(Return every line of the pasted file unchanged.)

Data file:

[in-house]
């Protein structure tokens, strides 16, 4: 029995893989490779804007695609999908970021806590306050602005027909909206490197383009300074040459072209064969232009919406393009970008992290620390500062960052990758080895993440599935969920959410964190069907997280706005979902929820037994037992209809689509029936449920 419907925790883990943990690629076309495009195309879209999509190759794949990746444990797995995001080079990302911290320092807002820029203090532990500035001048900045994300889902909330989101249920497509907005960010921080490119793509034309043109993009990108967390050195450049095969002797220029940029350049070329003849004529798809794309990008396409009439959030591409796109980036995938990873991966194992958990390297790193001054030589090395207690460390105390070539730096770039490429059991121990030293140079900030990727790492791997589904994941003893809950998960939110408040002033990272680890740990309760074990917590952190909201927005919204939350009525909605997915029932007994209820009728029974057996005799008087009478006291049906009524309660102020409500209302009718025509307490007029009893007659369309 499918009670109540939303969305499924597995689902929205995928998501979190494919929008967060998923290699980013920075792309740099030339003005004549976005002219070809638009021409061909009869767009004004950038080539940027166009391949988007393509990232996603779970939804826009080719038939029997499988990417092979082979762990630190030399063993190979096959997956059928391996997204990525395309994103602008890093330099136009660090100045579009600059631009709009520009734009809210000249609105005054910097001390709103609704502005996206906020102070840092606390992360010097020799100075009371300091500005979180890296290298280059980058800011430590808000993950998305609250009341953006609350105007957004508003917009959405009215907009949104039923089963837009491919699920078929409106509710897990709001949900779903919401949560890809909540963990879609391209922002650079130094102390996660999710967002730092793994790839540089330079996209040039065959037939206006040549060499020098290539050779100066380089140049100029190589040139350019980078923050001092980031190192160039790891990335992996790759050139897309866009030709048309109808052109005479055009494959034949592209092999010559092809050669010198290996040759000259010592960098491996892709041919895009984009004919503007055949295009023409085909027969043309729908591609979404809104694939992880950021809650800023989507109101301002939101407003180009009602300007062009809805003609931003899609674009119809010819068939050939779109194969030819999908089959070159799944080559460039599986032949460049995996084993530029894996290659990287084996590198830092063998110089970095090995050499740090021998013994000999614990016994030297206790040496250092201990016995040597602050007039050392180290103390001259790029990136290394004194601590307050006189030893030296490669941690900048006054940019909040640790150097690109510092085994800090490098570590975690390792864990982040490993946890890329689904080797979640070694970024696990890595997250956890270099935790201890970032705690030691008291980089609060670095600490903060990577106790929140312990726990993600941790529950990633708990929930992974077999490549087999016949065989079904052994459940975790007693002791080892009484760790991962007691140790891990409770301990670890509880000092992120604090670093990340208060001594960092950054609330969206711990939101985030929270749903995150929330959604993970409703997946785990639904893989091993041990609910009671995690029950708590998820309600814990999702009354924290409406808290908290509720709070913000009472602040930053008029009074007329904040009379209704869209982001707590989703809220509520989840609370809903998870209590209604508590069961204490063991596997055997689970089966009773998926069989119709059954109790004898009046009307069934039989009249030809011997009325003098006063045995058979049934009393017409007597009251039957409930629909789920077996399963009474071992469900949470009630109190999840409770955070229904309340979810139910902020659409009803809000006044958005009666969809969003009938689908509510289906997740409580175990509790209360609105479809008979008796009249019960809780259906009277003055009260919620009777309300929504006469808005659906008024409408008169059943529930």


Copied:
[in-house]
């Protein structure tokens, strides 16, 4: 029995893989490779804007695609999908970021806590306050602005027909909206490197383009300074040459072209064969232009919406393009970008992290620390500062960052990758080895993440599935969920959410964190069907997280706005979902929820037994037992209809689509029936449920 419907925790883990943990690629076309495009195309879209999509190759794949990746444990797995995001080079990302911290320092807002820029203090532990500035001048900045994300889902909330989101249920497509907005960010921080490119793509034309043109993009990108967390050195450049095969002797220029940029350049070329003849004529798809794309990008396409009439959030591409796109980036995938990873991966194992958990390297790193001054030589090395207690460390105390070539730096770039490429059991121990030293140079900030990727790492791997589904994941003893809950998960939110408040002033990272680890740990309760074990917590952190909201927005919204939350009525909605997915029932007994209820009728029974057996005799008087009478006291049906009524309660102020409500209302009718025509307490007029009893007659369309 499918009670109540939303969305499924597995689902929205995928998501979190494919929008967060998923290699980013920075792309740099030339003005004549976005002219070809638009021409061909009869767009004004950038080539940027166009391949988007393509990232996603779970939804826009080719038939029997499988990417092979082979762990630190030399063993190979096959997956059928391996997204990525395309994103602008890093330099136009660090100045579009600059631009709009520009734009809210000249609105005054910097001390709103609704502005996206906020102070840092606390992360010097020799100075009371300091500005979180890296290298280059980058800011430590808000993950998305609250009341953006609350105007957004508003917009959405009215907009949104039923089963837009491919699920078929409106509710897990709001949900779903919401949560890809909540963990879609391209922002650079130094102390996660999710967002730092793994790839540089330079996209040039065959037939206006040549060499020098290539050779100066380089140049100029190589040139350019980078923050001092980031190192160039790891990335992996790759050139897309866009030709048309109808052109005479055009494959034949592209092999010559092809050669010198290996040759000259010592960098491996892709041919895009984009004919503007055949295009023409085909027969043309729908591609979404809104694939992880950021809650800023989507109101301002939101407003180009009602300007062009809805003609931003899609674009119809010819068939050939779109194969030819999908089959070159799944080559460039599986032949460049995996084993530029894996290659990287084996590198830092063998110089970095090995050499740090021998013994000999614990016994030297206790040496250092201990016995040597602050007039050392180290103390001259790029990136290394004194601590307050006189030893030296490669941690900048006054940019909040640790150097690109510092085994800090490098570590975690390792864990982040490993946890890329689904080797979640070694970024696990890595997250956890270099935790201890970032705690030691008291980089609060670095600490903060990577106790929140312990726990993600941790529950990633708990929930992974077999490549087999016949065989079904052994459940975790007693002791080892009484760790991962007691140790891990409770301990670890509880000092992120604090670093990340208060001594960092950054609330969206711990939101985030929270749903995150929330959604993970409703997946785990639904893989091993041990609910009671995690029950708590998820309600814990999702009354924290409406808290908290509720709070913000009472602040930053008029009074007329904040009379209704869209982001707590989703809220509520989840609370809903998870209590209604508590069961204490063991596997055997689970089966009773998926069989119709059954109790004898009046009307069934039989009249030809011997009325003098006063045995058979049934009393017409007597009251039957409930629909789920077996399963009474071992469900949470009630109190999840409770955070229904309340979810139910902020659409009803809000006044958005009666969809969003009938689908509510289906997740409580175990509790209360609105479809008979008796009249019960809780259906009277003055009260919620009777309300929504006469808005659906008024409408008169059943529930």